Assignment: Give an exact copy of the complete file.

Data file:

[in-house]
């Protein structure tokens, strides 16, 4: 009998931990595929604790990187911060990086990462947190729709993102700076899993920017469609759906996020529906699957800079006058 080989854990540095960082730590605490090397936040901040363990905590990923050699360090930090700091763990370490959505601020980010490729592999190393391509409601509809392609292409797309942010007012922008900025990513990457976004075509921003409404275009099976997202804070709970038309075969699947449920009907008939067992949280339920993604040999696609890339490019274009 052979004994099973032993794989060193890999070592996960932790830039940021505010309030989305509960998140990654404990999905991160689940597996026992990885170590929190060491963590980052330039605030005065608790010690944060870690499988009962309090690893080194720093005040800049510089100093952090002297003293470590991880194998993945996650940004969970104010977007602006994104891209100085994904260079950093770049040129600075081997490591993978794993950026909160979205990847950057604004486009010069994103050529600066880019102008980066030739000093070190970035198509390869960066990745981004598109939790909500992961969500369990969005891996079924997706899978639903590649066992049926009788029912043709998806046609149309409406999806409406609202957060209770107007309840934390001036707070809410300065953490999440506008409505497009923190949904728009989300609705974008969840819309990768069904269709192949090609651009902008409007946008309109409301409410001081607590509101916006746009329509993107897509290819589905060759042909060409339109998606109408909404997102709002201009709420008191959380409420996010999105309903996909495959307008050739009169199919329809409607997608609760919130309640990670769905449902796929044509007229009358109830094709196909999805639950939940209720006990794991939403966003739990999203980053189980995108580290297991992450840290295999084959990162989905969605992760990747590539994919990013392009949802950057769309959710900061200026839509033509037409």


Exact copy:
[in-house]
């Protein structure tokens, strides 16, 4: 009998931990595929604790990187911060990086990462947190729709993102700076899993920017469609759906996020529906699957800079006058 080989854990540095960082730590605490090397936040901040363990905590990923050699360090930090700091763990370490959505601020980010490729592999190393391509409601509809392609292409797309942010007012922008900025990513990457976004075509921003409404275009099976997202804070709970038309075969699947449920009907008939067992949280339920993604040999696609890339490019274009 052979004994099973032993794989060193890999070592996960932790830039940021505010309030989305509960998140990654404990999905991160689940597996026992990885170590929190060491963590980052330039605030005065608790010690944060870690499988009962309090690893080194720093005040800049510089100093952090002297003293470590991880194998993945996650940004969970104010977007602006994104891209100085994904260079950093770049040129600075081997490591993978794993950026909160979205990847950057604004486009010069994103050529600066880019102008980066030739000093070190970035198509390869960066990745981004598109939790909500992961969500369990969005891996079924997706899978639903590649066992049926009788029912043709998806046609149309409406999806409406609202957060209770107007309840934390001036707070809410300065953490999440506008409505497009923190949904728009989300609705974008969840819309990768069904269709192949090609651009902008409007946008309109409301409410001081607590509101916006746009329509993107897509290819589905060759042909060409339109998606109408909404997102709002201009709420008191959380409420996010999105309903996909495959307008050739009169199919329809409607997608609760919130309640990670769905449902796929044509007229009358109830094709196909999805639950939940209720006990794991939403966003739990999203980053189980995108580290297991992450840290295999084959990162989905969605992760990747590539994919990013392009949802950057769309959710900061200026839509033509037409």